[The following post is contributed by Yogesh Chande, who is a Consultant with Economic Laws Practice, Advocates & Solicitors. Views of the author are personal]
On 22 July 2013, the SEBI whole time member passed an order in relation to the proposed voluntary delisting of Fresenius Kabi Oncology Limited (Target Company) by its promoters in accordance with the SEBI (Delisting of Equity Shares) Regulations, 2009 (Delisting Regulations). This order was discussed in a previous post.
Now, the Securities Appellate Tribunal (SAT) by its order dated 10 September 2013 has allowed an appeal by the Target Company to the extent that it may go ahead with the delisting offer without the condition imposed by SEBI regarding compliance with Regulation 17(b) of the Delisting Regulations.
While relying upon a judgment of the Hon’ble Delhi High Court, SAT also mentioned that though section 11(2) of the SEBI Act, 1992 casts a duty of protecting the investor’s interests upon SEBI while granting it wide powers, however, wide powers granted to a public authority cannot be construed as allowing it to amend the law on a case to case basis.
SAT was of the view that the law must operate uniformly to maintain its sanctity, and when Regulation 17(b) of the Delisting Regulations categorically mentions that the current shareholding of the promoter group ought to be taken into consideration while making a delisting offer, there can be no question of SEBI specifying a different criterion. The Target Company had contended that the order dated 22 July 2013 is flawed as it imposes the condition on the promoter of taking its shareholding up to 95% in keeping with Regulation 17 of the Delisting Regulation, when the actual position in law is that, based on the current shareholding of the promoter in the Target Company i.e., 81%, the promoter should only be required to take it up to 90.50% [and not 95%].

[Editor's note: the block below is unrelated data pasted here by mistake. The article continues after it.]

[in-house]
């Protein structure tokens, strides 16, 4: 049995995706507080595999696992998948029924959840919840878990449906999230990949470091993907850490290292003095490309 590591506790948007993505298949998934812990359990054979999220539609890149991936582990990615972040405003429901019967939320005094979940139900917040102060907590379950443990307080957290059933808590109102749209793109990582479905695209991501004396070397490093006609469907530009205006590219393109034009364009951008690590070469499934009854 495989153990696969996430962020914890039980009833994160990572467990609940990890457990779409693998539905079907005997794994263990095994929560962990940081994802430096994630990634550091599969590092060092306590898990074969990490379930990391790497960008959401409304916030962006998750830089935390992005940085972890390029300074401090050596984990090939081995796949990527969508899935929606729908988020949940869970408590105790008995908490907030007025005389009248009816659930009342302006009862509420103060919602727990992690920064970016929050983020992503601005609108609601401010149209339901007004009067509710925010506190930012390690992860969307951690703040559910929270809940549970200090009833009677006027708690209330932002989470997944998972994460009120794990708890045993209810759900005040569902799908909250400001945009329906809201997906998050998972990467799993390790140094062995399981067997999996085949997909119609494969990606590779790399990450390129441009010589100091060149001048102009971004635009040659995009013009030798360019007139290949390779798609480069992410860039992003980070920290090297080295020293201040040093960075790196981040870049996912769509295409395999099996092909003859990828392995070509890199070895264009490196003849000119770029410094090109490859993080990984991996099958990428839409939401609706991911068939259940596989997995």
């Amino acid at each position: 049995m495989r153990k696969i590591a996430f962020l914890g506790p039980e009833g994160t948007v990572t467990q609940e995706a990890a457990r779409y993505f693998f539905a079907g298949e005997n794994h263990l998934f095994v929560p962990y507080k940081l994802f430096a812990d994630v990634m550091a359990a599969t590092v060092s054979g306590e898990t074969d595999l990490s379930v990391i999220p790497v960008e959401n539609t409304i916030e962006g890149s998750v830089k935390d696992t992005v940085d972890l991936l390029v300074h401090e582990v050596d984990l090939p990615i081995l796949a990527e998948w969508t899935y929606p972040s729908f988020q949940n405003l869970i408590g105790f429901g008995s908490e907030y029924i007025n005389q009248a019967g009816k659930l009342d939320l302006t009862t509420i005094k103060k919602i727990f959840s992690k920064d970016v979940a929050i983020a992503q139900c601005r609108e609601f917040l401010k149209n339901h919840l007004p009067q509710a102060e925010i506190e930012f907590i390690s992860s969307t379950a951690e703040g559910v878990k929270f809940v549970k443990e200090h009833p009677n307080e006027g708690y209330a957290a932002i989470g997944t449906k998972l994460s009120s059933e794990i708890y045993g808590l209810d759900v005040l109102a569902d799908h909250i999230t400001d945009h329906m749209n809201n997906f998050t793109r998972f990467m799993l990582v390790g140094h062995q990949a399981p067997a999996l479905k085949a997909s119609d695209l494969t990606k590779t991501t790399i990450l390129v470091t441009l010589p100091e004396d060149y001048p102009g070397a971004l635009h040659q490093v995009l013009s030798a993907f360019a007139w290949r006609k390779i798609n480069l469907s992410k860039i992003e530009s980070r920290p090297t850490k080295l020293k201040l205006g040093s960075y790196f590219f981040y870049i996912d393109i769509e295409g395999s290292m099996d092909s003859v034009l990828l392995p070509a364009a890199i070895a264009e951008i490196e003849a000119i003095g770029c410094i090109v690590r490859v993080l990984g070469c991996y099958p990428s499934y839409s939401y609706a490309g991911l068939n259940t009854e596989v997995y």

The concluding paragraph of the order of SAT states that SEBI is, however, at liberty to investigate the complaints made by investors against the Target Company and take necessary action as per law, if so advised. It may be noted that, in the original post, it was also pointed out that the order dated 22 July 2013 did not appear to contain any directive to investigate the allegations, which SAT has taken into consideration in paragraph 22 of its order.
SAT, while allowing the appeal, has also taken into consideration the fact that no documents were brought on record by SEBI to lend any credibility to the accusations i.e. that the investors who bought the 9% shareholding in the OFS might have acted in collusion with the Target Company so as to sell those shares off when the delisting offer is made and ensure the successful completion of the delisting process.
The concluding paragraph of the SAT order also states that, in an eventuality of the investigation being conducted by SEBI into the complaints, SEBI is expected to act and take a decision expeditiously after investigating the complaints in question so that the Target Company is not put to unnecessary delay.
Though the SAT order has now permitted delisting of the Target Company without the condition imposed by SEBI regarding compliance with Regulation 17(b) of the Delisting Regulations, the purpose of the order dated 22 July 2013 imposing the said condition was in view of the complaints received by SEBI from investors [not investigated prior to passing the said order] alleging that the entities who purchased shares in the OFS may have participated in the OFS with an intent to subsequently tender their shares at an artificial price in the bids for the delisting offer, which will be in collusion with the promoters of the target company, and thus enable the promoters to successfully delist the target company.
The words “.....so that the Target Company is not put to unnecessary delay” in the concluding paragraph of the SAT order seems to suggest that, the delisting offer can be launched only subject to the outcome of the investigation of the said complaints by SEBI.